One of the most impressive mid-size commercial works of the decade, which has sadly been all but forgotten after a poor box office run, Confession takes a fairly conventional premise but with a sincere approach and solid genre credentials, not to mention a winning leading trio, including Ju Ji-hoon, it adds up to a memorable experience.


38. Night Flight (야간비행)
(Leesong Hee-il, 2014)


Already Korea’s preeminent queer filmmaker, with the indie hit No Regret and White Night, Leesong Hee-il surpassed himself with Night Flight, his epic and beautifully photographed tale of forbidden high school romance. The film touches on a number of social subjects which intersect with the central romance in lyrical ways.



37. Helpless (화차)
(Byun Young-joo, 2012)


The film that proved Kim Min-hee's status as a beguiling and mysterious lead, Helpless is one of the most unique Korean thrillers of the decade with a great sense of pacing and control from director Byun Young-joo.


36. The Fake (사이비)
(Yeon Sang-ho, 2013)


Following his brutal debut The King of Pigs, Yeon Sang-ho didn’t hold back with his next animation, which dives headlong into the cesspool of humanity. Exploring fake religions, small-mindedness, child prostitution, alcoholism and so much more, The Fake can be a bitter pill to swallow but somehow never goes overboard.



35. On the Beach at Night Alone (밤의 해변에서 혼자)
(Hong Sangsoo, 2017)


Featuring Kim Min-hee’s standout performance for Hong Sangsoo to date, which earned her a Silver Bear for Best Actress from the Berlin International Film Festival (a first for a Korean performer), On the Beach at Night Alone is among the director’s most piercing and personal films. Along with the same year’s also terrific The Day After, the film offers brutally honest and complex look at relationships, but never quite comes across as a confessional.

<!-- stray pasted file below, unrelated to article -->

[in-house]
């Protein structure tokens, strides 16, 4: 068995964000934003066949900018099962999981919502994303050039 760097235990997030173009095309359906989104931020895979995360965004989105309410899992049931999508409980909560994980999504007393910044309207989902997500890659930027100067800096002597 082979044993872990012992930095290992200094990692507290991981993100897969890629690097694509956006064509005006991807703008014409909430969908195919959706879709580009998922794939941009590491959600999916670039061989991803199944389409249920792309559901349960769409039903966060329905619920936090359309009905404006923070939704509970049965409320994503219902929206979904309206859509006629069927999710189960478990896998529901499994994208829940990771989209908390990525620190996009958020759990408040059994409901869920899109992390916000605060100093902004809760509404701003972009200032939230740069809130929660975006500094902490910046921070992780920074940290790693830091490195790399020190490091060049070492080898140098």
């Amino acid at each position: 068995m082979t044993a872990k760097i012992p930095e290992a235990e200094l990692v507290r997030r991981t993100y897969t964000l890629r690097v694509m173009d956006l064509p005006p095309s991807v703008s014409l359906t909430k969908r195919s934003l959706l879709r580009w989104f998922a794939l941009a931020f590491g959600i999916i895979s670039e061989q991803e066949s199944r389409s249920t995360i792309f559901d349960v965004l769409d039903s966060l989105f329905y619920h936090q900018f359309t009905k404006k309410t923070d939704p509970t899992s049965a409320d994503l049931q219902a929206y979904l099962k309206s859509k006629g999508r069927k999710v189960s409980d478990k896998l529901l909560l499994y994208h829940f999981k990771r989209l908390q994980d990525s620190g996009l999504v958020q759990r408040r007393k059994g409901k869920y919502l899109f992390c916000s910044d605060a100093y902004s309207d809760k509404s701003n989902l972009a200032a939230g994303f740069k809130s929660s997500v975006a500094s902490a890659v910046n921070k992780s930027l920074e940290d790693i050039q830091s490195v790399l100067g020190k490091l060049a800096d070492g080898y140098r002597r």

34. Sunny (써니)
(Kang Hyoung-cheol, 2011)


Kang Hyoung-cheol’s infectious period youth drama Sunny was the ultimate sleeper hit of the decade, opening small and sticking around near the top of the charts for months. It’s hardly a surprise, with a compelling Shim Eun-kyoung leading a colourful ensemble cast through several striking set pieces.



33. Bamseom Pirates Seoul Inferno (밤섬해적단 서울불바다)
(Jung Yoon-suk, 2017)


Following his brilliant debut Non-Fiction Diary (which barely missed the cut for this list), Jung Yoon-suk didn’t miss a beat with his incendiary Bamseom Pirates Seoul Inferno, a film that appears like a punk band documentary but cuts deeply into modern Korean malaise with artful and kinetic asides.



32. The Spy Gone North (공작)
(Yoon Jong-bin, 2017)


Yoon Jong-bin’s complex and ambitious period spy yarn The Spy Gone North is very much Korea’s answer to Tinker Tailor Soldier Spy. The result is gorgeously realised and surprisingly poignant with its unexpected North-South Korea central bromance, between the terrific leads Hwang Jung-min and Lee Sung-min.



31. Microhabitat (소공녀)
(Jeon Go-woon, 2017)


Jeon Go-woon, a member of the eclectic Gwanghwamun Cinema collective of filmmakers, debuted with the charming and lively Microhabitat. Esom is terrific as the listless lead in a film that clearly separated itself from the run of the mill indie films that had become so common.



30. Train to Busan (부산행)
(Yeon Sang-ho, 2016)


The little train that went right around the world, the zombie smash Train to Busan saw animator Yeon Sang-ho make an exceedingly successful transition to live-action cinema. It’s a terrific premise that’s extremely well-executed and brought to life by a great cast.



29. Bleak Night (파수꾼)
(Yoon Sung-hyung, 2010)